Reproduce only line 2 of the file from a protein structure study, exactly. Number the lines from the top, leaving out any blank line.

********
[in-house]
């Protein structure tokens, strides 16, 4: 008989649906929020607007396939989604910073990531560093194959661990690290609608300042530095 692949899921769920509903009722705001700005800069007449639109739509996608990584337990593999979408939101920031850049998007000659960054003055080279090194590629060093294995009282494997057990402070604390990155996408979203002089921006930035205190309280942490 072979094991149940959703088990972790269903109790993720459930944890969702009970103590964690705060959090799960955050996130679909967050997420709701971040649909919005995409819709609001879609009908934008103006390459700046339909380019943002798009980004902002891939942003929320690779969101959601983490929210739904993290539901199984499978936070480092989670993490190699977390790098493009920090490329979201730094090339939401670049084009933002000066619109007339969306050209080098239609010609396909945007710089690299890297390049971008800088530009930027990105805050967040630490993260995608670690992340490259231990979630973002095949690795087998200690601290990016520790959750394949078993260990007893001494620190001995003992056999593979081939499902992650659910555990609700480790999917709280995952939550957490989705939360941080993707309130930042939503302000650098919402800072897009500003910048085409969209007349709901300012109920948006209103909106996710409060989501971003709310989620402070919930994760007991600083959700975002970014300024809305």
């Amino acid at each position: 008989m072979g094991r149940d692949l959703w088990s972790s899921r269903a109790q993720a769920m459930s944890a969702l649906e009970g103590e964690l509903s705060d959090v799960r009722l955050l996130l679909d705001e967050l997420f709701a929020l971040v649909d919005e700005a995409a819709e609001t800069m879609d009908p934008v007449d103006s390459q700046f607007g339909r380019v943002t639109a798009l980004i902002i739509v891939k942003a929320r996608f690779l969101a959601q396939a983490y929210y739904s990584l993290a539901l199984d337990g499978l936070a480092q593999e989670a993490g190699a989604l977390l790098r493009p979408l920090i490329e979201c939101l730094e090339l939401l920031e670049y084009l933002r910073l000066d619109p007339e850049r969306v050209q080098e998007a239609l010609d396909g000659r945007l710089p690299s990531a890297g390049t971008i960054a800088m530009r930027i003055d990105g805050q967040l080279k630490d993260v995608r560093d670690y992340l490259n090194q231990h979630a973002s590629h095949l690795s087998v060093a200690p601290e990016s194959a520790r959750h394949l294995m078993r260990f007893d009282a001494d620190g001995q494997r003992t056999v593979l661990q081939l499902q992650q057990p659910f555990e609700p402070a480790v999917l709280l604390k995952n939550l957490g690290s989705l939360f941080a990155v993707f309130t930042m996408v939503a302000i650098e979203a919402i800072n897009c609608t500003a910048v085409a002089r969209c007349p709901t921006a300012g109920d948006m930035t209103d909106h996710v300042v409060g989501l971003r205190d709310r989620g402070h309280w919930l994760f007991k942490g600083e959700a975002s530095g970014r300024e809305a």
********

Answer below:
């Protein structure tokens, strides 16, 4: 008989649906929020607007396939989604910073990531560093194959661990690290609608300042530095 692949899921769920509903009722705001700005800069007449639109739509996608990584337990593999979408939101920031850049998007000659960054003055080279090194590629060093294995009282494997057990402070604390990155996408979203002089921006930035205190309280942490 072979094991149940959703088990972790269903109790993720459930944890969702009970103590964690705060959090799960955050996130679909967050997420709701971040649909919005995409819709609001879609009908934008103006390459700046339909380019943002798009980004902002891939942003929320690779969101959601983490929210739904993290539901199984499978936070480092989670993490190699977390790098493009920090490329979201730094090339939401670049084009933002000066619109007339969306050209080098239609010609396909945007710089690299890297390049971008800088530009930027990105805050967040630490993260995608670690992340490259231990979630973002095949690795087998200690601290990016520790959750394949078993260990007893001494620190001995003992056999593979081939499902992650659910555990609700480790999917709280995952939550957490989705939360941080993707309130930042939503302000650098919402800072897009500003910048085409969209007349709901300012109920948006209103909106996710409060989501971003709310989620402070919930994760007991600083959700975002970014300024809305």